NOVEMBER 15, 1945
NEW YORK, Wednesday—I had a most interesting letter the other day, drawing my attention to the success of a government housing project for war workers. This is known as Greenmount Village in Dayton, Ohio, and was initiated in 1941. It is one of eight mutual ownership projects built in a locality where the workers are likely to retain their employment after the expiration of the war emergency.
The plan was that the residents of these projects would form mutual ownership corporations which would eventually purchase these properties from the government, at a fair market value; and the government would hold a 45-year mortgage at the interest rate of three percent. Individuals who might lose their jobs, and have to move, were safeguarded by a plan which permitted them to sell their equity in the corporation at any time, either to another individual acceptable to the corporation or direct to the corporation itself.
One of the residents of Greenmount wrote me with pride that they were proving there a point which he felt my husband had wanted to prove—namely, that "the average American only needed the opportunity to help himself." Given that opportunity he would work out his own salvation, which the success of this project seems to prove.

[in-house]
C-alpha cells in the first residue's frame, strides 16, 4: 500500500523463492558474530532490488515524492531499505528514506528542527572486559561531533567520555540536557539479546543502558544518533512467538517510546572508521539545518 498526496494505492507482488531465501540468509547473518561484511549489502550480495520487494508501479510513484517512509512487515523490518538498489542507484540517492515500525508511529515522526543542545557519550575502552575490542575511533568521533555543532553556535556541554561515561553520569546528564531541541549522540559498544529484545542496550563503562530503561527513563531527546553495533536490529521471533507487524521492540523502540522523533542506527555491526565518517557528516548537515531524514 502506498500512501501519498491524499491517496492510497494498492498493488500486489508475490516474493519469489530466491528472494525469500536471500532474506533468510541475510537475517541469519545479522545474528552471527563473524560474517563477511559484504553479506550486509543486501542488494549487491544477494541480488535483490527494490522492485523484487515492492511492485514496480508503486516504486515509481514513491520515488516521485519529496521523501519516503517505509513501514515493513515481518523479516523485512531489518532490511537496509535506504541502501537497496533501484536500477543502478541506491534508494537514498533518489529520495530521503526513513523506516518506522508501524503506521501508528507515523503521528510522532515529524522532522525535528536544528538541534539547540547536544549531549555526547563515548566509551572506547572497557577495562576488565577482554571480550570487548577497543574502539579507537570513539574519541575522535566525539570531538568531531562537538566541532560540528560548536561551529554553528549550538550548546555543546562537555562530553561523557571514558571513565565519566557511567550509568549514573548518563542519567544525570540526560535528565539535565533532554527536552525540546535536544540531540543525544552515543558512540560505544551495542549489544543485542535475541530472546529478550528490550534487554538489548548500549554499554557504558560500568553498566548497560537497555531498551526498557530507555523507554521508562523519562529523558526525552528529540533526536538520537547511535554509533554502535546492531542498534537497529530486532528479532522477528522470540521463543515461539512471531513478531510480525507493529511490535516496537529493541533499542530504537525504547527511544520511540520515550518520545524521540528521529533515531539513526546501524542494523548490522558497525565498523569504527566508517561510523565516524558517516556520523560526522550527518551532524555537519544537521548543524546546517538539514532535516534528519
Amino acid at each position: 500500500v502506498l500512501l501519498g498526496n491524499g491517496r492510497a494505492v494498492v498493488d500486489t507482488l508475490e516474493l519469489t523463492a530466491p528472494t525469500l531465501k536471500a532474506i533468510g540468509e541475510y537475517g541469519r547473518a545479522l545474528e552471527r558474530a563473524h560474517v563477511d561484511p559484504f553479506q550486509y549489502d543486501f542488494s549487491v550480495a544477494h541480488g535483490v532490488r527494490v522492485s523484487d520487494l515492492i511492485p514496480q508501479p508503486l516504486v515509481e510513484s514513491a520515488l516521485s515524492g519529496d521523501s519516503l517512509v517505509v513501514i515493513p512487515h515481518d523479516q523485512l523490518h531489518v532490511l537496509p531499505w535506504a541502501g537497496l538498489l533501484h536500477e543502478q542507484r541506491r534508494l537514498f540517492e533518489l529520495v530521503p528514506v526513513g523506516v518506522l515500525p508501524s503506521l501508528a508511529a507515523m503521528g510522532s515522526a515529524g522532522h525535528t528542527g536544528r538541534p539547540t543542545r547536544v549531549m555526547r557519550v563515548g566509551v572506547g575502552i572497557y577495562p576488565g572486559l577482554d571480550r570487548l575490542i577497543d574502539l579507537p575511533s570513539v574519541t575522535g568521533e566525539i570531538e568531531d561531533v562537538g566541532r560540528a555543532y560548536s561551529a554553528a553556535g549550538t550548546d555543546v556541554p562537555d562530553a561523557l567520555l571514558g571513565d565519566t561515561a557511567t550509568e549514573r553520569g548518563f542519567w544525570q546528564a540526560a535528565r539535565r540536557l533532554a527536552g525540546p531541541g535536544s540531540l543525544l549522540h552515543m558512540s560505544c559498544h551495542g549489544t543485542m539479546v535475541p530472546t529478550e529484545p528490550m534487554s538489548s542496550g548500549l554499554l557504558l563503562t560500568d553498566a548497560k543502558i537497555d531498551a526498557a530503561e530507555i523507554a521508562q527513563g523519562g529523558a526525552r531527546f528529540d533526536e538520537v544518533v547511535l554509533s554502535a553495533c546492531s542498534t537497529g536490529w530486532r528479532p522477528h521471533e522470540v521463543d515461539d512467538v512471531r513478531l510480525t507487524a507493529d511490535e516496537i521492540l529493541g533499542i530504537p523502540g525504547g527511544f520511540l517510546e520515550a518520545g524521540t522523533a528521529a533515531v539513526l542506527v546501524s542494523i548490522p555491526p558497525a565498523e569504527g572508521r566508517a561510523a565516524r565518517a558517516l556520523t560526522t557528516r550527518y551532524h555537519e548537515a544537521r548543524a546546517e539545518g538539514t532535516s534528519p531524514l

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So many interesting things come to my notice every day that it is sometimes hard to remember to tell you about them. One of them sounds to me like a most unusual and valuable idea.
It is an exhibition which will be put on at the Cleveland, Ohio, Health Museum, and it is sponsored by the Welfare Federation of Cleveland and four other organizations. Since it is an exhibition to show the needs, resources and capacities of the aged, they chose as a slogan "Live Long and Like It." The exhibition shows the increasing proportion of older people to the total population, and portrays dramatically the economic status of many of the old people, as well as their opportunities for recreation. They have a hobby show and an amateur photograph contest and, believe it or not, they found that several hundred hobbies were engaged in by people over 65 years of age.
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The exhibition runs from November 15 to December 10. Dr. R. Clyde White, professor of public welfare at Western Reserve University, who is chairman of the Welfare Federation's committee on the aged, summed up the objective of the exhibition in the following words: "We believe it is high time to set in operation educative forces which will help individuals and their families, as well as community agencies, better to adjust their sights to old age. The reasons and opportunities for increased length of life are of definite interest to all persons, and will be dramatically portrayed in the forthcoming exhibition."
It would seem to me that such an exhibition might well be toured throughout the cities of various states, since we need to think more about our old people as well as more about our children.